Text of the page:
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Circling the Dome

Telling Their Stories

In the six-minute recording, the woman’s voice sounds warm and untroubled as she recalls the most frightening experience of her life: receiving a diagnosis of breast cancer.

“I was 49,” she says. “I had been an athlete—mountain bike racing and doing all sorts of things—so this hit me as quite a shock.” Now cancer-free for 12 years, she describes her treatment and reflects on her experience as a patient. “I learned a lot about the medical profession,” she says. “Many doctors are very supportive, but a lot of them are so busy. … They can’t read your mind, and you have to be very forward-thinking and talkative and ask questions and be part of your whole process.”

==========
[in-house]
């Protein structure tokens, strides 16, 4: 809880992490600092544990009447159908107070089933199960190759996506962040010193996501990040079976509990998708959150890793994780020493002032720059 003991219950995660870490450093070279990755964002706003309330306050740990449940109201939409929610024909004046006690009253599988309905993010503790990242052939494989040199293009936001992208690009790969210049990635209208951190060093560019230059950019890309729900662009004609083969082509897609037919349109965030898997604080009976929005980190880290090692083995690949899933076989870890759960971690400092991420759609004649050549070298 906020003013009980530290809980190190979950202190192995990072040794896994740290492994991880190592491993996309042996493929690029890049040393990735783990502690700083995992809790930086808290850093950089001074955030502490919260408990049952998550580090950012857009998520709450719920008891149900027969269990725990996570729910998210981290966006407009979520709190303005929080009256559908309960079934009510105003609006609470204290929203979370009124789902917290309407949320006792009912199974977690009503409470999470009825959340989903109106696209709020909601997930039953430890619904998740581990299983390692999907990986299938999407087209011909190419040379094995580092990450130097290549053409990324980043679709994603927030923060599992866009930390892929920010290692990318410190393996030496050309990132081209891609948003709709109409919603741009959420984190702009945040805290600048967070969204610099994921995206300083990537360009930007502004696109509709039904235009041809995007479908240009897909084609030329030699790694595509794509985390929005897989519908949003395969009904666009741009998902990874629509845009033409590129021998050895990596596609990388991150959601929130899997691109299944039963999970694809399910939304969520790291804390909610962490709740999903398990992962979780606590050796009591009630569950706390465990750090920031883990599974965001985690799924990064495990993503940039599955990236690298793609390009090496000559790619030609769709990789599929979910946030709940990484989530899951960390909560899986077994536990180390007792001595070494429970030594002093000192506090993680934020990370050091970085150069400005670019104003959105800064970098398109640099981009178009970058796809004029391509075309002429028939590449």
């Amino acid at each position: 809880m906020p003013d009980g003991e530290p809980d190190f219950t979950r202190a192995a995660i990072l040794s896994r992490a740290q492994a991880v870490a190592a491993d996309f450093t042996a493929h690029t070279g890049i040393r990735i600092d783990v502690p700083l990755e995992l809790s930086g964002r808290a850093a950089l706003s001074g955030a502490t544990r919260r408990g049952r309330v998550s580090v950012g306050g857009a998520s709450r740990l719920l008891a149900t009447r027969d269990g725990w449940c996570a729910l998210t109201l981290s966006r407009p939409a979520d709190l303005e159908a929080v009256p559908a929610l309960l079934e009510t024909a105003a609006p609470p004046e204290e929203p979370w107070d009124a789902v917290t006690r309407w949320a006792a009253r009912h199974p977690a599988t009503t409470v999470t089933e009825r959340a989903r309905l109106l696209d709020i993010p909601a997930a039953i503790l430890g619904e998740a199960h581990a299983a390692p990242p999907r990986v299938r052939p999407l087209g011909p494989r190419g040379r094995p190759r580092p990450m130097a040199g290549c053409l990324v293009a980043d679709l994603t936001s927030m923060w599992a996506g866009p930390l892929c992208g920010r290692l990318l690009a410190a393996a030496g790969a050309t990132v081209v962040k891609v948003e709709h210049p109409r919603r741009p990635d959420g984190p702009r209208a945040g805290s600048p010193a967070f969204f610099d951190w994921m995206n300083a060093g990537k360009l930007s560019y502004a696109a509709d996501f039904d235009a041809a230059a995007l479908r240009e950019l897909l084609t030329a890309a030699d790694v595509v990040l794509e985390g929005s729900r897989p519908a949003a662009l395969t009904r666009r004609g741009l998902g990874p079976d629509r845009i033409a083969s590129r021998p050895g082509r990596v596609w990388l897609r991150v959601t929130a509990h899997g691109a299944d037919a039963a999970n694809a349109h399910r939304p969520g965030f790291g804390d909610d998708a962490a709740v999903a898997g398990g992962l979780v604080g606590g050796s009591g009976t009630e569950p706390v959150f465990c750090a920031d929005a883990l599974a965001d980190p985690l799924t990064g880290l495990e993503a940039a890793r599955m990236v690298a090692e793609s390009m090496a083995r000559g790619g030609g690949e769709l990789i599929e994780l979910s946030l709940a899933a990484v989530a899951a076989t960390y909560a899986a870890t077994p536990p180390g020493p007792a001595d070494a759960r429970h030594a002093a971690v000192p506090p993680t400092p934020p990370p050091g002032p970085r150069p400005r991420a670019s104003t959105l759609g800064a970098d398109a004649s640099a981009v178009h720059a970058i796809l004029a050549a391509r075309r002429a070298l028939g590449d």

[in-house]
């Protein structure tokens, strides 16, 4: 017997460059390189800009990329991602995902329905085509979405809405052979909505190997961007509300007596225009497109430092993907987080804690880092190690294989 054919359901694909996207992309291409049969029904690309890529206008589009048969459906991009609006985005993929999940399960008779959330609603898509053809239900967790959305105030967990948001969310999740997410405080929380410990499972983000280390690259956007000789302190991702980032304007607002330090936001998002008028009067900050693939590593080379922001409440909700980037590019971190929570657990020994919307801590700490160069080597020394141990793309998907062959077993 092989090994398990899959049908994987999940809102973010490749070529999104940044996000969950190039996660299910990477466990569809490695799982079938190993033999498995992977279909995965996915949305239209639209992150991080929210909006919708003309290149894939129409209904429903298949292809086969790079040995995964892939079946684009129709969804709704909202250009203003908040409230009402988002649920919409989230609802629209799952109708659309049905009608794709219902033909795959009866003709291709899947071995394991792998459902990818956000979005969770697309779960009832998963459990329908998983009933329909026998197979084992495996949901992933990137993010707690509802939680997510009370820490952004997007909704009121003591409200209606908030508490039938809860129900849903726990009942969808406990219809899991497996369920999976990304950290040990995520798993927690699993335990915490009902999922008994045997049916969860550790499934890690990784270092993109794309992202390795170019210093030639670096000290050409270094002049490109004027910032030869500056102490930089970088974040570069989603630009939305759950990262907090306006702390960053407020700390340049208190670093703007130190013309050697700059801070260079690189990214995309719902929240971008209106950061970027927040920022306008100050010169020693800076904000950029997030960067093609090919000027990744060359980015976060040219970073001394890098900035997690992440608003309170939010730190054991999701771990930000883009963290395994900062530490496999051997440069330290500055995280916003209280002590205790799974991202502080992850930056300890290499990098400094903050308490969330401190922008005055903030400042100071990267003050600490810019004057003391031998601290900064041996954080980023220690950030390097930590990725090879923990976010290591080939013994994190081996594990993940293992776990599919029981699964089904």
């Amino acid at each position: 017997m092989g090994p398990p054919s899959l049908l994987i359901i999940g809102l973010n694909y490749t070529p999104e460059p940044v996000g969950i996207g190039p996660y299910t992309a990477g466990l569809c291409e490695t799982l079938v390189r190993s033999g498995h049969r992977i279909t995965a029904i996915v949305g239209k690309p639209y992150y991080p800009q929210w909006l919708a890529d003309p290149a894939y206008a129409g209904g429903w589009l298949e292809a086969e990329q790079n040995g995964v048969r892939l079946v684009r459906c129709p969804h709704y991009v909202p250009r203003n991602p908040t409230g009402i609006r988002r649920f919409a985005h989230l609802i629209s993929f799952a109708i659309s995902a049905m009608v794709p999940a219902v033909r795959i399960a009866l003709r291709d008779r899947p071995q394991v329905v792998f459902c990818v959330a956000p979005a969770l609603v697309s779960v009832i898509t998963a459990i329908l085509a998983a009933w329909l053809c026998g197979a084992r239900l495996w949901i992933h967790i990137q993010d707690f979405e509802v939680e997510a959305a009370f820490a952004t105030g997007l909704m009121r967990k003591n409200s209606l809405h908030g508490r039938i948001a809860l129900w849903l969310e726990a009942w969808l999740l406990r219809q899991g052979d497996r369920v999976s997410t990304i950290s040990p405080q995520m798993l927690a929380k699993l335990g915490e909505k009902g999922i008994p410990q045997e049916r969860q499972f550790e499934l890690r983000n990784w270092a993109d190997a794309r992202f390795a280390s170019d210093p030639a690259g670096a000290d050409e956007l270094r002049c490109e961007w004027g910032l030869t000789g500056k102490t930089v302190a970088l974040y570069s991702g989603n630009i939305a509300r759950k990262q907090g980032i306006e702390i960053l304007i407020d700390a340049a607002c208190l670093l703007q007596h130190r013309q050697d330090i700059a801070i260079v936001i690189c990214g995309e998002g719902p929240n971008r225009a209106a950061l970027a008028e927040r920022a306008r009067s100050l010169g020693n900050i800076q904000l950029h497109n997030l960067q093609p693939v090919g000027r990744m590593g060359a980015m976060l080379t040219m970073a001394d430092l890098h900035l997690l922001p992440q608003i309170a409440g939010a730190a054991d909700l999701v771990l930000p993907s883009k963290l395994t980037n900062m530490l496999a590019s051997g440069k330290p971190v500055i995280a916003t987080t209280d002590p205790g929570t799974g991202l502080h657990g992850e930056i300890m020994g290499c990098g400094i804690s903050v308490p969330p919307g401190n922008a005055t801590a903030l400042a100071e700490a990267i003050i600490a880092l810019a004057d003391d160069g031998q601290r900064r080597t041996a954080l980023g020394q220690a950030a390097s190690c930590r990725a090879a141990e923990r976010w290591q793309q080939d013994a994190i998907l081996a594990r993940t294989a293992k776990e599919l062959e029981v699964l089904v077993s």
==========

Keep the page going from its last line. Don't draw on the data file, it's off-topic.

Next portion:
The audio—which does not include identifiable information about the patient, her medical providers or any hospital—is part of a project called MyPaTH Story Booth, which is collecting health care stories at a network of hospitals, including The Johns Hopkins Hospital.

The goal is twofold: to create a trove of patient and family caregiver stories for others who are going through similar situations, and to give clinicians information that helps provide better patient-centered care. Also, through the act of storytelling, patients create a narrative that might help them make sense of a difficult time in their lives, says research program coordinator Lilly Su, who staffs the booth and guides the interviews.